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Overburdened Communities Bear the Brunt of Environmental Injustice

Overburdened Communities Bear the Brunt of Environmental Injustice

October 27th, 2022


By Ashley J. Lee

Jackson, Mississippi is certainly not the first, nor will it be the last city to suffer the consequences of dangerous and unsafe water. However, it has reminded those who have forgotten about the lack of access to clean drinking water in an alarming number of Black and Latinx communities in our nation. 

Black residents make up 82.5% of Jackson’s estimated population of 149,761 people, with 24.5% of residents living in poverty. Most of the city’s residents were provided a boil water notice beginning in late July of this year. According to ABC News, many of the residents were left without water at all after the city’s main treatment facility suffered damage a month later. Jackson’s water system has a long history of problems with over 750 boil notices issued since 2016, making this water crisis a foreseeable event. Access to running water has been restored but remains undrinkable as there are continuing concerns about its quality. 

Jackson is not alone in recent water infrastructure crises across our sweet land of liberty. Tens of thousands of residents in Baltimore, Maryland were similarly placed under a boil water order this past September due to the detection of E.coli. Baltimore’s Black residents account for 62% of its estimated population of 576,498 residents with 20% of people living in poverty. According to the Baltimore Sun, the water contamination was discovered and confirmed over Labor Day weekend, but residents were not notified until the following Monday. Unfortunately, the Baltimore Sun also claims that the city’s sprawling system is “aging and main breaks […] are common.” When the boil water advisory was lifted on Friday, only five days after it was issued, residents were assured that the running water was safe for consumption. However, the cause of the E. coli contamination remains unknown.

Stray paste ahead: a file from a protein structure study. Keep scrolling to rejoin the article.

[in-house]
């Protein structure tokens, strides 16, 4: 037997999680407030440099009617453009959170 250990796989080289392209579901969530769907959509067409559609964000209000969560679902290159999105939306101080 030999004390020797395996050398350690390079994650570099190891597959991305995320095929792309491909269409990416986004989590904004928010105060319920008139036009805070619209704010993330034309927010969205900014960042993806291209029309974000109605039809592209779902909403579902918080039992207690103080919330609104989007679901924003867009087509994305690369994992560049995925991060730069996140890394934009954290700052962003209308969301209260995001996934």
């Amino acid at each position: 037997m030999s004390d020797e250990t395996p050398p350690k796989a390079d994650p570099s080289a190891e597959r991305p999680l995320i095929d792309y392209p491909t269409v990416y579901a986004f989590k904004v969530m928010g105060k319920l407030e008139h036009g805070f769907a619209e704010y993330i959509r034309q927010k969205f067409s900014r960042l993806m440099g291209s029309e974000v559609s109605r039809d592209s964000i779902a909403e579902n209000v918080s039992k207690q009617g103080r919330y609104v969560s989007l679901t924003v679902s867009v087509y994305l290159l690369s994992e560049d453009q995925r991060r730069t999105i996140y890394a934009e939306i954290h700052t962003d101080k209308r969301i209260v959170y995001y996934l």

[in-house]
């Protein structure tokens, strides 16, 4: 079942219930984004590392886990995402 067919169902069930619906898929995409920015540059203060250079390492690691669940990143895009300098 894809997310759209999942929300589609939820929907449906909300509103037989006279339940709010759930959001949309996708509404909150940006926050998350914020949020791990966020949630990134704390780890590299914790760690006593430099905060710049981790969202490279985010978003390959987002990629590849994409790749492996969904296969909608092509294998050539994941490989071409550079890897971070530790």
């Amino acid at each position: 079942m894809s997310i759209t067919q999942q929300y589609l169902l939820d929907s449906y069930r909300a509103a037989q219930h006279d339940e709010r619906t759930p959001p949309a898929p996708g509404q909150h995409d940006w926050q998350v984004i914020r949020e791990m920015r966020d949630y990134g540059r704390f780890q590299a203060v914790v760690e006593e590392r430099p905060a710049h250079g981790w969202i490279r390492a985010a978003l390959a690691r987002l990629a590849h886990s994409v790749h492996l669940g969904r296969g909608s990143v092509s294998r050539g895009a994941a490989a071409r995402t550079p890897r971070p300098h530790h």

Lack of access to safe, clean drinking water is emblematic of how segregating low-income communities and communities of color lends to continued environmental injustice. The highest levels of pollution and environmental harm are concentrated in places where poverty levels are high and public and subsidized housing is common. The same holds true in New Jersey, made clear by its significant presence on the Superfund list. The Superfund is a federal program created in 1980 to clean up the nation’s “most polluted and hazardous places.” New Jersey currently has over 100 toxic sites on the Superfund list and only about a third of these sites have been cleaned up after over forty years since the Superfund’s creation. 

The New Jersey Department of Environmental Protection Agency (NJDEP) asserts that “low-income communities and communities of color have been subject to a disproportionately high number of environmental and public health stressors, including pollution from numerous industrial, commercial, and governmental facilities located in those communities and, as a result, suffer from increased adverse health effects including, but not limited to, asthma, cancer, elevated blood lead levels, cardiovascular disease, and developmental disorders.” New Jersey has named these communities “overburdened communities.” Many of these communities are majority people of color, have a high number of non-English speaking households, and have a high percentage of households living in poverty.